Tag Archives: energy saving

Think Outside the Bottle

I’m not talking about alcohol. I’m talking about getting away from water bottles. While it may be acceptable to keep a few water bottles around the house for emergencies (natural disasters, water main breaks, et cetera), water bottles are a disastrous concept.

Think Outside the Bottle

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Sanyo’s Beautiful Solar Array Building

Sanyo has constructed what I would call a beautifully designed building in Japan. This building, known as the Solar Ark, not only collects solar power but also aims to educate visitors about solar power and its history. Buildings like this are critical in expanding solar use in conventional buildings. By showcasing how solar has been effectively used while still remaining aesthetically pleasing, I think Sanyo is not only making it acceptable to go, but fashionable. I hope more corporations can take a cue from this and implement it.

I don’t want to be dismissive of those that have implemented (or are in the process of doing so) solar power. Hewlett-Packard is transforming its head quarters to solar. Google not only uses solar but has spelled its plans for pushing a lot of money into renewable energy (to the effect, they hope, that those technologies will be cheaper than conventional fossil fuels). Even Wal-Mart has tested renewable energy concepts in a couple of its stores (not really enough in comparison to the massive footprint the world’s largest retailer holds but a start).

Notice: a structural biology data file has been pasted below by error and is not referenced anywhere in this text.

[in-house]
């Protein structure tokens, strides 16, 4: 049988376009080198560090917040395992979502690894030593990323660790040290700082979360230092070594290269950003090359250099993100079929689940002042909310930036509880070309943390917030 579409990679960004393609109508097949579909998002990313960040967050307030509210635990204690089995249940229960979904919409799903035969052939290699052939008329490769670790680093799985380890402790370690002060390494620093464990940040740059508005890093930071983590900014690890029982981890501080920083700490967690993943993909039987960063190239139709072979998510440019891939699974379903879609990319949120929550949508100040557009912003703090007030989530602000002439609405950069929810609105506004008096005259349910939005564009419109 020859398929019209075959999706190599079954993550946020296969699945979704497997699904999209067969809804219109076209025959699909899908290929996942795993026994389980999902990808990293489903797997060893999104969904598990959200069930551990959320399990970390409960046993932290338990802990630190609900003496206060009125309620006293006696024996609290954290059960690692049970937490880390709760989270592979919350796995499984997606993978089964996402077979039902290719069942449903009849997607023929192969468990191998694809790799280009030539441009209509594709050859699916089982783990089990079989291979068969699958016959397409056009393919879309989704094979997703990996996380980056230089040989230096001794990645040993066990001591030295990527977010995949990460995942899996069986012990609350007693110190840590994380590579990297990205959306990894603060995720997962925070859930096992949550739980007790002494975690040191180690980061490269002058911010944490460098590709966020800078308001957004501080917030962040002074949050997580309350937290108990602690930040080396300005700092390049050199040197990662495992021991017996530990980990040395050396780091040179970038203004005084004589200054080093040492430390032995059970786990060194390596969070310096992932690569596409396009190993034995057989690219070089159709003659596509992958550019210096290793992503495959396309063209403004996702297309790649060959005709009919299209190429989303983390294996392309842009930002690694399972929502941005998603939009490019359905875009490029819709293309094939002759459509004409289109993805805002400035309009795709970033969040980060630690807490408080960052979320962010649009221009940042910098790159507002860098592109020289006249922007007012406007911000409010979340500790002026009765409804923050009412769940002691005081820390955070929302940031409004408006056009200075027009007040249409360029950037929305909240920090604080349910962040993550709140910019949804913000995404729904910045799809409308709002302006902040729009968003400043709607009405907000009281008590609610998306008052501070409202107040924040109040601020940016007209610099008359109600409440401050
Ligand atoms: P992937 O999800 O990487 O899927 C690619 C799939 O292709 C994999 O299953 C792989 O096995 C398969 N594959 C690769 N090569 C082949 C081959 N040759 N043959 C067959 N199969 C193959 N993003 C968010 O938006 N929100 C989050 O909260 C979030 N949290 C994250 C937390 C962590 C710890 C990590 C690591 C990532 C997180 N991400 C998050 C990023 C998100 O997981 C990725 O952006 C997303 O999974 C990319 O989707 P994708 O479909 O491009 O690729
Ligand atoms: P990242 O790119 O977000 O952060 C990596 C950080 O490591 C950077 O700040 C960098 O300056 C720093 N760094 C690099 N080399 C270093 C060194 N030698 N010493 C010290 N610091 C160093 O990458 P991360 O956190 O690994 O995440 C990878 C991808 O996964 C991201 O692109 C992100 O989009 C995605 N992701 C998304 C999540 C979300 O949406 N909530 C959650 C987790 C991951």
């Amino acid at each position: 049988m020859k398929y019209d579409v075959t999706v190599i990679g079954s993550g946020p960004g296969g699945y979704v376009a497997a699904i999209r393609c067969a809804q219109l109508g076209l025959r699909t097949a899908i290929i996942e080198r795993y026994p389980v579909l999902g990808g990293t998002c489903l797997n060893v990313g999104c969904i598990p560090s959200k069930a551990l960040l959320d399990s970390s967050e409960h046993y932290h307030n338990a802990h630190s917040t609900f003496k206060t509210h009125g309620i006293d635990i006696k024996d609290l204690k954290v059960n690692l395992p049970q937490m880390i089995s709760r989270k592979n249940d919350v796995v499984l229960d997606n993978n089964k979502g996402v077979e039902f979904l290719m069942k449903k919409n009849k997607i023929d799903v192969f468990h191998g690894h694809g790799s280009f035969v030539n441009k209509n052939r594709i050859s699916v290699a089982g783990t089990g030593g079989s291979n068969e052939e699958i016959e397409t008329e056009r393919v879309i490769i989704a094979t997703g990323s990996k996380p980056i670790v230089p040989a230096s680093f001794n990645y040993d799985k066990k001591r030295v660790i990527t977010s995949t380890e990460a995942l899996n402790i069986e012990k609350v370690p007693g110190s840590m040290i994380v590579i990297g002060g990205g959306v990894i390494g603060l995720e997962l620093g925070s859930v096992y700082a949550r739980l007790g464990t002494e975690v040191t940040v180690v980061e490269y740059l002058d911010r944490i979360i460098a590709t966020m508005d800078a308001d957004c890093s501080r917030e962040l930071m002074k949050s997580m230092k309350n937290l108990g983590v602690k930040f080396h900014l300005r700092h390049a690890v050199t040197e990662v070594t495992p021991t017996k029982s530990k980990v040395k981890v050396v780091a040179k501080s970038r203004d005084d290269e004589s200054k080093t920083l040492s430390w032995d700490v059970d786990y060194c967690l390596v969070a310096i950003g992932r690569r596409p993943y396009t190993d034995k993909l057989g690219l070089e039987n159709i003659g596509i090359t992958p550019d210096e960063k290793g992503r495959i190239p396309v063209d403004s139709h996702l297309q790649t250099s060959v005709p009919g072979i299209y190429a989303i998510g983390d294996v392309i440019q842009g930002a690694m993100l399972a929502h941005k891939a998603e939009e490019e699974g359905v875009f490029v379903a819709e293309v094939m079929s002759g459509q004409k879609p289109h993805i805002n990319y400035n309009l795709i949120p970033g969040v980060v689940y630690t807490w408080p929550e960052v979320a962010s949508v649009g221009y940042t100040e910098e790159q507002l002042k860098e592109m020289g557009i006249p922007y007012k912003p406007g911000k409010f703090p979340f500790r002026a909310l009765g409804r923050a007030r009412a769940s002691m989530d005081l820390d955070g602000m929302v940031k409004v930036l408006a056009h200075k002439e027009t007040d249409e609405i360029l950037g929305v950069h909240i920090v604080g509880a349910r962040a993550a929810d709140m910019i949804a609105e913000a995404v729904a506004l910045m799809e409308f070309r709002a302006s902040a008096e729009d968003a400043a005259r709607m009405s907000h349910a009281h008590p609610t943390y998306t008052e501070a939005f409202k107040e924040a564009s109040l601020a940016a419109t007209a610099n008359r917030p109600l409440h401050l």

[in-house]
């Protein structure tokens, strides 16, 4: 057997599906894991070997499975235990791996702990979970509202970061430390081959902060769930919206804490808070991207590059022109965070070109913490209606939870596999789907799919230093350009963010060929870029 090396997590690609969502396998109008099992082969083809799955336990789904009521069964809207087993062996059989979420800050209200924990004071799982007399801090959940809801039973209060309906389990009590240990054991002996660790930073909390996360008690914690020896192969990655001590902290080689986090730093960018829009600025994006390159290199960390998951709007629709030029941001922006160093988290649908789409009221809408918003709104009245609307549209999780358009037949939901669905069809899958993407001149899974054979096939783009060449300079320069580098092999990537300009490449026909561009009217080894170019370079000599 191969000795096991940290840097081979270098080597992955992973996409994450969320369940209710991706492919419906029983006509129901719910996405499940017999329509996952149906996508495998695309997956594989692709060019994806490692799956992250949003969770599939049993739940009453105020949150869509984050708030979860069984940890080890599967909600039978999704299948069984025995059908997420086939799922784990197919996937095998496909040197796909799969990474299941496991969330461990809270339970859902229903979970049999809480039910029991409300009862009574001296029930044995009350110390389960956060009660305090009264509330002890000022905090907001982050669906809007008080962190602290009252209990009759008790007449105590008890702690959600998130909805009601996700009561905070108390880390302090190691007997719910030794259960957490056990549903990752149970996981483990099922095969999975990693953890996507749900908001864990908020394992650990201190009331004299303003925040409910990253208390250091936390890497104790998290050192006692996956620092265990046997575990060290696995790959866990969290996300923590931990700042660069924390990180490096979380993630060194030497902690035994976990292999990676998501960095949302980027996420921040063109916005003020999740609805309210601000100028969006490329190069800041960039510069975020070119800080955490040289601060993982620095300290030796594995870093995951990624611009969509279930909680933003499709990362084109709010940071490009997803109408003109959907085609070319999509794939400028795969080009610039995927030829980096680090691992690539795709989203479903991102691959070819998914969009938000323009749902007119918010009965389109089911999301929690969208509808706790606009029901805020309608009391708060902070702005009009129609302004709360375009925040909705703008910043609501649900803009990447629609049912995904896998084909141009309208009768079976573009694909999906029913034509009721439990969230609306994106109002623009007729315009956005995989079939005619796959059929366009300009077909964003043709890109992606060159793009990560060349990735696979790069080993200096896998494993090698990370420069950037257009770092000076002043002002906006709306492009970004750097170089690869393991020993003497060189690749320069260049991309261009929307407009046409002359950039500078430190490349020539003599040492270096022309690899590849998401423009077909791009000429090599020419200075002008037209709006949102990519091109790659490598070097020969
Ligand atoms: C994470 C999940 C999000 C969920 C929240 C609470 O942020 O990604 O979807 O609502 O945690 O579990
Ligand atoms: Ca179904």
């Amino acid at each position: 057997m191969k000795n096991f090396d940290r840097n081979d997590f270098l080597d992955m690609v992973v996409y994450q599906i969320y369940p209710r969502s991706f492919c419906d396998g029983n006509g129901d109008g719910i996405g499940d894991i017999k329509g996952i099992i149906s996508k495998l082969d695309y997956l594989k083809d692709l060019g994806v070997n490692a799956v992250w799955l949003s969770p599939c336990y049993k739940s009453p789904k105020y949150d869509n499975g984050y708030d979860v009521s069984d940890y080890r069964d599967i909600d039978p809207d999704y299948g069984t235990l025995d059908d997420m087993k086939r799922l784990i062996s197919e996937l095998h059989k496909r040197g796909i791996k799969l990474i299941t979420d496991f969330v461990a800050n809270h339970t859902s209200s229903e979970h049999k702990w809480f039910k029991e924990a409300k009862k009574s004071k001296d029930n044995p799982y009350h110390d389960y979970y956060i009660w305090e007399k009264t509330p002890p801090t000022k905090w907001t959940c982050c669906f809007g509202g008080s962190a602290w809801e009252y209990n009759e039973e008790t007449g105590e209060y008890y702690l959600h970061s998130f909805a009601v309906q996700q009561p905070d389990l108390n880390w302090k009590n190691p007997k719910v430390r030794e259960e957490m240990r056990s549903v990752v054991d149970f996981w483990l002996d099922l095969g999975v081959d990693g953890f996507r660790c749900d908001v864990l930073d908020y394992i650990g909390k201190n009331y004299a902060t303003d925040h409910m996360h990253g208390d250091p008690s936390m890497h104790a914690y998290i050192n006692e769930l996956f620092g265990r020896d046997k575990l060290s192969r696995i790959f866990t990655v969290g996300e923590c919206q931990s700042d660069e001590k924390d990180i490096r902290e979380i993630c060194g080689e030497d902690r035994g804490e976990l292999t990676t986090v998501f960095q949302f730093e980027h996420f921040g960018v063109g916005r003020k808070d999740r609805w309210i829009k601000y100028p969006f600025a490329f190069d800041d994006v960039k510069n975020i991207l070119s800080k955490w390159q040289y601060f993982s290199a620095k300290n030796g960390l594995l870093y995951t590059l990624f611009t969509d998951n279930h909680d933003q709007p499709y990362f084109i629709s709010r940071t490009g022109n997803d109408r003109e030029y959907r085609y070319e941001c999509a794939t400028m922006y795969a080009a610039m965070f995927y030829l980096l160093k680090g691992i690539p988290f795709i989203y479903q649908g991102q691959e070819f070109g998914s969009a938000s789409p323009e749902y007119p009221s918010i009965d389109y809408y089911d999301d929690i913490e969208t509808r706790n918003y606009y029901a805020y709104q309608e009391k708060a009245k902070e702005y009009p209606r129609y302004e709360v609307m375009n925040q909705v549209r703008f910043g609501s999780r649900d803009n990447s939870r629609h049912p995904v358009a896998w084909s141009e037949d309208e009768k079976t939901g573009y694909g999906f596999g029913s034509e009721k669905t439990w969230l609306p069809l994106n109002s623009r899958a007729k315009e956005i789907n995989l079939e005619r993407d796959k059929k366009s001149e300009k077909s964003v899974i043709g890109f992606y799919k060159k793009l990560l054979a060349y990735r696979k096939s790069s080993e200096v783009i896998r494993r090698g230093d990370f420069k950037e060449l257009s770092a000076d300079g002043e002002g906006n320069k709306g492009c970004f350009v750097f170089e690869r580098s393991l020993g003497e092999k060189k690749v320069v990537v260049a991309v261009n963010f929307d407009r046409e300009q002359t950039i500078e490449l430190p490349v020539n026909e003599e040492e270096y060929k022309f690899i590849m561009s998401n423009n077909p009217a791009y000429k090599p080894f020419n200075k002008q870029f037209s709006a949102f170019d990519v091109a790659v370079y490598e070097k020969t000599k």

You can see the Solar Ark in the gallery or learn more about it at the Sanyo Solar Ark site. If you’re visiting Japan, you can also visit the Ark to see the museum or check out the cafe. A bullet train also passes by.

Solar Ark

Sanyo Solar Ark

Cooking: Now Extremely Efficient

Rene Nunez Suarez is responsible for what should help half the planet’s population.  He has invented and patented an extremely fuel efficient wood burning stove meant for cooking.  Reports state this stove uses 90% less fuel than a traditional stove.


Every site I have looked it has praised Suarez over and over again.  They place his stove on a pedestal.   Its amazing.  Now ask someone in a third world about it and see what the answer is.  Suarez who?  What stove?  Save wood?  I wish.

The interesting story is the background to Suarez.  This man hails from El Salvador, lives with his mother, and drives a ’90 Kia.  His wife left him and took the children.  He has spent his life savings on this stove (some reported US$2.5 million).  In turn, he’s won an award and received a patent.  Whoop dee doo.  Who really cares if no one uses the damn thing?

Suarez had a brilliant idea and has thus far lost out.  He wanted to develop a better way to cook and thus save fuel and time for many people, even those in his own country.  Instead, no one is buying the stove.  The poor folk in third world countries haven’t the money to purchase it and their governments are focused elsewhere.  Environmental groups are traditionally cash strapped or uninterested in actually investing in anything that would help the planet.

So I am imploring my readers, if someone out there is looking for a good thing to invest in, consider his stove.  Consider the vast implications before continuing:  If everyone who needed one had one, we could cut half the planet’s cooking related pollution down by around 90%.  In turn, 90% less fuel means 90% more trees spared.  We still need to revive our forests but sparing them is even better.  The environmental impact would be enormous.